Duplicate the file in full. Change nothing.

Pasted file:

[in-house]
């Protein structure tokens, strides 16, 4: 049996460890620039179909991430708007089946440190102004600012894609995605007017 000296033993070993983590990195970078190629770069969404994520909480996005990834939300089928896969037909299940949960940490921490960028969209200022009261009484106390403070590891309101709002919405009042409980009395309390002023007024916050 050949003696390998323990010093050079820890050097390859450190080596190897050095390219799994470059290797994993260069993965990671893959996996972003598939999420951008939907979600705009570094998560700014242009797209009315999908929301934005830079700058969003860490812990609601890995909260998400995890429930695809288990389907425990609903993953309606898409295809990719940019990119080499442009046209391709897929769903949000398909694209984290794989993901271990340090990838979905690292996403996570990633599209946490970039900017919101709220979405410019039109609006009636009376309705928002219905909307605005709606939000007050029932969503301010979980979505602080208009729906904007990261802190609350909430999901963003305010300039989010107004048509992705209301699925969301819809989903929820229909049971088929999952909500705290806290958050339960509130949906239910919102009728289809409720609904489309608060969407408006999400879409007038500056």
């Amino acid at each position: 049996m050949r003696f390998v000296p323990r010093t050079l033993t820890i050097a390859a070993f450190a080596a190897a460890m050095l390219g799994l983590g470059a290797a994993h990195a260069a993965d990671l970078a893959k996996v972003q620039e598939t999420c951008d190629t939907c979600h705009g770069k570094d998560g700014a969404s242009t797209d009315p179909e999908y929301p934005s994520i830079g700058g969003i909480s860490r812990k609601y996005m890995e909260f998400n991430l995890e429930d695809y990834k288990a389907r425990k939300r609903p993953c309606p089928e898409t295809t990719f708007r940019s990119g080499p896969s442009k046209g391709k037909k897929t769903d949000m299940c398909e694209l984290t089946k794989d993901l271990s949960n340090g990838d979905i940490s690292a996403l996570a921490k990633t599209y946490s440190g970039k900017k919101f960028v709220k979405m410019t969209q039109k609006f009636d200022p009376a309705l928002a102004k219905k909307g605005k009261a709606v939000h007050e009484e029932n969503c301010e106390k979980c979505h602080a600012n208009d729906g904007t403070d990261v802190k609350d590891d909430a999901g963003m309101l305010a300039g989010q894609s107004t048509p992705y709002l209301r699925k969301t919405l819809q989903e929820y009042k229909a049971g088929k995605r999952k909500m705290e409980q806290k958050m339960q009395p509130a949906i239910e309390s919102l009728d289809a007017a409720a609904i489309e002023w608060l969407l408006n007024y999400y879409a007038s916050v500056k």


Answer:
[in-house]
């Protein structure tokens, strides 16, 4: 049996460890620039179909991430708007089946440190102004600012894609995605007017 000296033993070993983590990195970078190629770069969404994520909480996005990834939300089928896969037909299940949960940490921490960028969209200022009261009484106390403070590891309101709002919405009042409980009395309390002023007024916050 050949003696390998323990010093050079820890050097390859450190080596190897050095390219799994470059290797994993260069993965990671893959996996972003598939999420951008939907979600705009570094998560700014242009797209009315999908929301934005830079700058969003860490812990609601890995909260998400995890429930695809288990389907425990609903993953309606898409295809990719940019990119080499442009046209391709897929769903949000398909694209984290794989993901271990340090990838979905690292996403996570990633599209946490970039900017919101709220979405410019039109609006009636009376309705928002219905909307605005709606939000007050029932969503301010979980979505602080208009729906904007990261802190609350909430999901963003305010300039989010107004048509992705209301699925969301819809989903929820229909049971088929999952909500705290806290958050339960509130949906239910919102009728289809409720609904489309608060969407408006999400879409007038500056």
């Amino acid at each position: 049996m050949r003696f390998v000296p323990r010093t050079l033993t820890i050097a390859a070993f450190a080596a190897a460890m050095l390219g799994l983590g470059a290797a994993h990195a260069a993965d990671l970078a893959k996996v972003q620039e598939t999420c951008d190629t939907c979600h705009g770069k570094d998560g700014a969404s242009t797209d009315p179909e999908y929301p934005s994520i830079g700058g969003i909480s860490r812990k609601y996005m890995e909260f998400n991430l995890e429930d695809y990834k288990a389907r425990k939300r609903p993953c309606p089928e898409t295809t990719f708007r940019s990119g080499p896969s442009k046209g391709k037909k897929t769903d949000m299940c398909e694209l984290t089946k794989d993901l271990s949960n340090g990838d979905i940490s690292a996403l996570a921490k990633t599209y946490s440190g970039k900017k919101f960028v709220k979405m410019t969209q039109k609006f009636d200022p009376a309705l928002a102004k219905k909307g605005k009261a709606v939000h007050e009484e029932n969503c301010e106390k979980c979505h602080a600012n208009d729906g904007t403070d990261v802190k609350d590891d909430a999901g963003m309101l305010a300039g989010q894609s107004t048509p992705y709002l209301r699925k969301t919405l819809q989903e929820y009042k229909a049971g088929k995605r999952k909500m705290e409980q806290k958050m339960q009395p509130a949906i239910e309390s919102l009728d289809a007017a409720a609904i489309e002023w608060l969407l408006n007024y999400y879409a007038s916050v500056k």